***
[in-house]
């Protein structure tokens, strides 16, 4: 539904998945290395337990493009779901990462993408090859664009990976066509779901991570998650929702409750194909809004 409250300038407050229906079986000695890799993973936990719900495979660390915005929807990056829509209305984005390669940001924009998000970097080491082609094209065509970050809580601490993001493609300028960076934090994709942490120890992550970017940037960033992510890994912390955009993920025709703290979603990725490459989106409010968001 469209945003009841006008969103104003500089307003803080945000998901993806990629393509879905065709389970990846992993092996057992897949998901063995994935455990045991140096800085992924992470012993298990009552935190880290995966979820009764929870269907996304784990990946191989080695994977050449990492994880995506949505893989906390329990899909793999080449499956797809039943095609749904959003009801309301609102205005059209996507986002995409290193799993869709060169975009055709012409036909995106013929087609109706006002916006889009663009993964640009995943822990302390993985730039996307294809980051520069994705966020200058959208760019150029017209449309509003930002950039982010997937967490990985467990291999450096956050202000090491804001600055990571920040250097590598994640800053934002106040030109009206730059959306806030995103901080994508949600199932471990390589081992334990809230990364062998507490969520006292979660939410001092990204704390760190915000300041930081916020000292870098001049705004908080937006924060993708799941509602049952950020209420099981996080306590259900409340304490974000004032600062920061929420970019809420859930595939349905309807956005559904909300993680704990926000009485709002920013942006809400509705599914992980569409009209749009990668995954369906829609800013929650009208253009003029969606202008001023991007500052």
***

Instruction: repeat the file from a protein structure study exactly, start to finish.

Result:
[in-house]
């Protein structure tokens, strides 16, 4: 539904998945290395337990493009779901990462993408090859664009990976066509779901991570998650929702409750194909809004 409250300038407050229906079986000695890799993973936990719900495979660390915005929807990056829509209305984005390669940001924009998000970097080491082609094209065509970050809580601490993001493609300028960076934090994709942490120890992550970017940037960033992510890994912390955009993920025709703290979603990725490459989106409010968001 469209945003009841006008969103104003500089307003803080945000998901993806990629393509879905065709389970990846992993092996057992897949998901063995994935455990045991140096800085992924992470012993298990009552935190880290995966979820009764929870269907996304784990990946191989080695994977050449990492994880995506949505893989906390329990899909793999080449499956797809039943095609749904959003009801309301609102205005059209996507986002995409290193799993869709060169975009055709012409036909995106013929087609109706006002916006889009663009993964640009995943822990302390993985730039996307294809980051520069994705966020200058959208760019150029017209449309509003930002950039982010997937967490990985467990291999450096956050202000090491804001600055990571920040250097590598994640800053934002106040030109009206730059959306806030995103901080994508949600199932471990390589081992334990809230990364062998507490969520006292979660939410001092990204704390760190915000300041930081916020000292870098001049705004908080937006924060993708799941509602049952950020209420099981996080306590259900409340304490974000004032600062920061929420970019809420859930595939349905309807956005559904909300993680704990926000009485709002920013942006809400509705599914992980569409009209749009990668995954369906829609800013929650009208253009003029969606202008001023991007500052």